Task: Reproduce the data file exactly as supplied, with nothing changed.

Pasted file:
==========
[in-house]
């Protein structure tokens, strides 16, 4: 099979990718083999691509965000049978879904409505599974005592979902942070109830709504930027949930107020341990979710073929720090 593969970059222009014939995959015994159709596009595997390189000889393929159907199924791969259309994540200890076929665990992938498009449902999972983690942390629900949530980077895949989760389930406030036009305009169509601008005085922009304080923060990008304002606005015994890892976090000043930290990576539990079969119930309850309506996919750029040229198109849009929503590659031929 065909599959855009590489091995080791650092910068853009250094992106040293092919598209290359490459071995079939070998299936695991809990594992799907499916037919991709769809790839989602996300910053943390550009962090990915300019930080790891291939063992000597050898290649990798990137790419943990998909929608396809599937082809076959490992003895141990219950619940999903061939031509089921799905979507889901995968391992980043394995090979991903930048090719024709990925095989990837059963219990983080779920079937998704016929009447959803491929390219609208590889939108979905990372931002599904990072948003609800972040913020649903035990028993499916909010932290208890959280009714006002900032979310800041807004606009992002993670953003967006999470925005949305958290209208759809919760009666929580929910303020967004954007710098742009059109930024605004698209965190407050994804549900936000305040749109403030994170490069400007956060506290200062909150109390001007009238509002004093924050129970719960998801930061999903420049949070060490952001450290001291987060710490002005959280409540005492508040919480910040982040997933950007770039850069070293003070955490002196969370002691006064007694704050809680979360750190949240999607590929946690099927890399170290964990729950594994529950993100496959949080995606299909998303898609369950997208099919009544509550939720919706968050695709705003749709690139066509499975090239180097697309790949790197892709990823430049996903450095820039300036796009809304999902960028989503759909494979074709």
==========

[in-house]
């Protein structure tokens, strides 16, 4: 099979990718083999691509965000049978879904409505599974005592979902942070109830709504930027949930107020341990979710073929720090 593969970059222009014939995959015994159709596009595997390189000889393929159907199924791969259309994540200890076929665990992938498009449902999972983690942390629900949530980077895949989760389930406030036009305009169509601008005085922009304080923060990008304002606005015994890892976090000043930290990576539990079969119930309850309506996919750029040229198109849009929503590659031929 065909599959855009590489091995080791650092910068853009250094992106040293092919598209290359490459071995079939070998299936695991809990594992799907499916037919991709769809790839989602996300910053943390550009962090990915300019930080790891291939063992000597050898290649990798990137790419943990998909929608396809599937082809076959490992003895141990219950619940999903061939031509089921799905979507889901995968391992980043394995090979991903930048090719024709990925095989990837059963219990983080779920079937998704016929009447959803491929390219609208590889939108979905990372931002599904990072948003609800972040913020649903035990028993499916909010932290208890959280009714006002900032979310800041807004606009992002993670953003967006999470925005949305958290209208759809919760009666929580929910303020967004954007710098742009059109930024605004698209965190407050994804549900936000305040749109403030994170490069400007956060506290200062909150109390001007009238509002004093924050129970719960998801930061999903420049949070060490952001450290001291987060710490002005959280409540005492508040919480910040982040997933950007770039850069070293003070955490002196969370002691006064007694704050809680979360750190949240999607590929946690099927890399170290964990729950594994529950993100496959949080995606299909998303898609369950997208099919009544509550939720919706968050695709705003749709690139066509499975090239180097697309790949790197892709990823430049996903450095820039300036796009809304999902960028989503759909494979074709």